four-footed patients. He was surrounded with bottles, jars, gallipots, and pill-boxes, ranged on shelves on all sides, and was well provided with the usual pharmaceutical implements which we are accustomed to meet with in an apothecary's shop. From the walls and ceiling hung several cages, some of them of singular construction, containing singing and talking birds. These, he informed me, were not his property, but had been confided to his care by their owners, some of whom were officers in the army and navy, appointed to serve on foreign stations during the present war, who preferred paying him for their safe custody and proper treatment to the risk of leaving them in the charge of servants or strangers; a rather curious instance, I thought, of the characteristic regard of brave men for feeble, fragile, and helpless creatures.

On introducing poor Pincher to the good man's notice, he took him in his arms, and tenderly turning back his eyelids, and looking at the bared orb for a few moments, assured me that he could effect a perfect cure in the course of a few weeks, though it might take some months for the animal to recover flesh and condition. Having settled the necessary preliminaries with regard to Pincher, and finding the medicus no way unwilling to be communicative, I gathered, in the course of the conversation that followed, a few facts relative to the contingencies of the canine race in London, which, in connection with some particulars derived from other sources, it may be worth recording.

The London dog-trade, ever since the passing of Mr. Hawes's bill, which enfranchised the draught dogs of the metropolis, and filled the surrounding rivers, canals, drains, and ditches with their abandoned carcases, has been confined almost exclusively to the breeding, the importation, and the sale of pets and fancy dogs: the exceptions are, the transactions in the fighting-dog line—a class of animals who do not come very much under the hand of the professional man, being mostly doctored, when they want doctoring, by their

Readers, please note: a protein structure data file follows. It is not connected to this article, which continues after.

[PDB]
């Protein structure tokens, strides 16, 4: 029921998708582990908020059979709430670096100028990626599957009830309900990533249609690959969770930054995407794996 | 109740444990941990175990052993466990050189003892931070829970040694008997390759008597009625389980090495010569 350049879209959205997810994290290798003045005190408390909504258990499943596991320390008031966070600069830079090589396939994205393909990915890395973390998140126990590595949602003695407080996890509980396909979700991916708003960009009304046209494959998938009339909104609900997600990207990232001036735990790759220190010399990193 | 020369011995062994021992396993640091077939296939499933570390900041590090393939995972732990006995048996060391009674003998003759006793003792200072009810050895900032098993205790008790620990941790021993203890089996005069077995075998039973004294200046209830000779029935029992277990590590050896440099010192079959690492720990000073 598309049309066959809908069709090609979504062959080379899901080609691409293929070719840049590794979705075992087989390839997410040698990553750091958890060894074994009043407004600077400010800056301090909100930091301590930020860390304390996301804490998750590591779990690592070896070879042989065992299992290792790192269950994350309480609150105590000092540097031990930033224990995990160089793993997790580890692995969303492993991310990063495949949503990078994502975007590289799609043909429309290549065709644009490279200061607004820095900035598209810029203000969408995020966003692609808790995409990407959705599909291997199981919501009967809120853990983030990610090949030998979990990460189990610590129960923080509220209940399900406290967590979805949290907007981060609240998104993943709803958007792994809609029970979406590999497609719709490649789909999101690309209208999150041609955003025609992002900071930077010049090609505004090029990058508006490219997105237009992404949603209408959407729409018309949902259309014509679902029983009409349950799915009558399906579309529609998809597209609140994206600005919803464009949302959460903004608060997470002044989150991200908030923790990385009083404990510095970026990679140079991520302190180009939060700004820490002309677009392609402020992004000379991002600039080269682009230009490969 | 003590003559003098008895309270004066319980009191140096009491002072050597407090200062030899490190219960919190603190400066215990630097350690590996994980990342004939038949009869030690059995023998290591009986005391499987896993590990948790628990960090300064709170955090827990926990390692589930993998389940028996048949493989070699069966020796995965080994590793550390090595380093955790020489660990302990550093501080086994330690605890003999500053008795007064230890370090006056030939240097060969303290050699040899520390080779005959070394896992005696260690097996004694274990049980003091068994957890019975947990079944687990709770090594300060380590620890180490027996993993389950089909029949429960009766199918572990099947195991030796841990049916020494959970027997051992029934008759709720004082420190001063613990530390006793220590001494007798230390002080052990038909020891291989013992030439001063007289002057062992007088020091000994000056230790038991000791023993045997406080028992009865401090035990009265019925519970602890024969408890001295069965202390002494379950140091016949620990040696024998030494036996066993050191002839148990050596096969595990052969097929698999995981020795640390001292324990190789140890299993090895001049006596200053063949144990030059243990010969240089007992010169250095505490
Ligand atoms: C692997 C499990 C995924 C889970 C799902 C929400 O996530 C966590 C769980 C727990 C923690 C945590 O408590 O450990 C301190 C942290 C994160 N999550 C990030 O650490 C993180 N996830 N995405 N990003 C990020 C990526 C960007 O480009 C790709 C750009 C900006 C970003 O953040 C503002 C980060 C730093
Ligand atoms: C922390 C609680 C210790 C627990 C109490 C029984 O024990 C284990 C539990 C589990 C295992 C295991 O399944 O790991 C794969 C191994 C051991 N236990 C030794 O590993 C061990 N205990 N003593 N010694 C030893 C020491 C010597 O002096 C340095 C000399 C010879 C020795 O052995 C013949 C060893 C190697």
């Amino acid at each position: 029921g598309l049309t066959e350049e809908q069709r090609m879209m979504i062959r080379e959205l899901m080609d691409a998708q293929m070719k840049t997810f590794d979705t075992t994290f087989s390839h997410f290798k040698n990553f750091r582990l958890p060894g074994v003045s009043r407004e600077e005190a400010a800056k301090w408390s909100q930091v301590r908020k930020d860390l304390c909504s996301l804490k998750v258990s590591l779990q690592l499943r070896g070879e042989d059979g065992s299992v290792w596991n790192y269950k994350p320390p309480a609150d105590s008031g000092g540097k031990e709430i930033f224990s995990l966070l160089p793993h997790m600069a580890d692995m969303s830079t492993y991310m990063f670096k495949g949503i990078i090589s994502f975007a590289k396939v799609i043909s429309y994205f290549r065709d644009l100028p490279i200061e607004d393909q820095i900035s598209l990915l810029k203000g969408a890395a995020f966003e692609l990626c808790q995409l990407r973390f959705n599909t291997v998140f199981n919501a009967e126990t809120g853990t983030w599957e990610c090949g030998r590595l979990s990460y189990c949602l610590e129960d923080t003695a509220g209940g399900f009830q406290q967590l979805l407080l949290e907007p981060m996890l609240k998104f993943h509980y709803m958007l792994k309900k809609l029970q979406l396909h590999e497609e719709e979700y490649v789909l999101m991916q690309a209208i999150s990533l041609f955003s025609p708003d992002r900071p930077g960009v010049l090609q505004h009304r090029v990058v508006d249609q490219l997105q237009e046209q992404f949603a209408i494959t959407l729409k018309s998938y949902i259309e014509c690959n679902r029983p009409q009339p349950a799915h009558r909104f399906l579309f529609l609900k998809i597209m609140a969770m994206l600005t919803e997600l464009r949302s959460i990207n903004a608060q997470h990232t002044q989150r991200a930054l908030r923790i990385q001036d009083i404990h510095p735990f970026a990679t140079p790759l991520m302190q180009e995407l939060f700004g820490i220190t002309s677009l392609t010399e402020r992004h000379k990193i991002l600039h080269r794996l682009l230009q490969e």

owners. The trade in fancy dogs is not one at which any man can honestly make a fortune, the loss by death being very great, and the successful rearing of an animal which will command a high price being a comparatively rare. occurrence in the experience of any one man. Few men

devote themselves entirely to the business, which is carried on for the most part by amateurs, who engage in it as much from a natural love for animals as from the gain they derive from it. The notion that such persons are cruel to the animals they rear is a gross absurdity; on the contrary, they would generally submit to any deprivation themselves, rather than inflict it on their favourites. It is the unfortunate rat

who is the object of cruelty. The rat and the dog are equally the companions of man; but, with the former, man. has no sympathy, and no pleasure connected with him, but in his death, and he educates the dog to kill him. Millions of rats are caught alive, and hunted to death in the training of dogs; rat-killing being the chief accomplishment of the pet terrier, and the test of the purity of his descent.

Great as is the number of dogs bred in London, the homeproduce is not enough to meet the demand, and many are constantly imported from all parts of the world. Poodles have been known to travel twelve thousand miles from China; and perhaps we ought to congratulate them upon their escape from a land where they are ranked as butcher's meat, to one where they are received as guests in the drawing-room-saved from revolving on the spit or swimming in the tureen, to be fondled on satin in a lady's lap. Terriers are brought from the Isle of Skye, and small spaniels from Holland. Italy sends a miniature grey-hound; and various different breeds, rarely weighing more than five pounds per individual, come from different parts of the Continent. The traders in dogs may be seen in fine weather standing at the corners of streets, with half a dozen specimens of their merchandise seated on arm and shoulder, or yelping round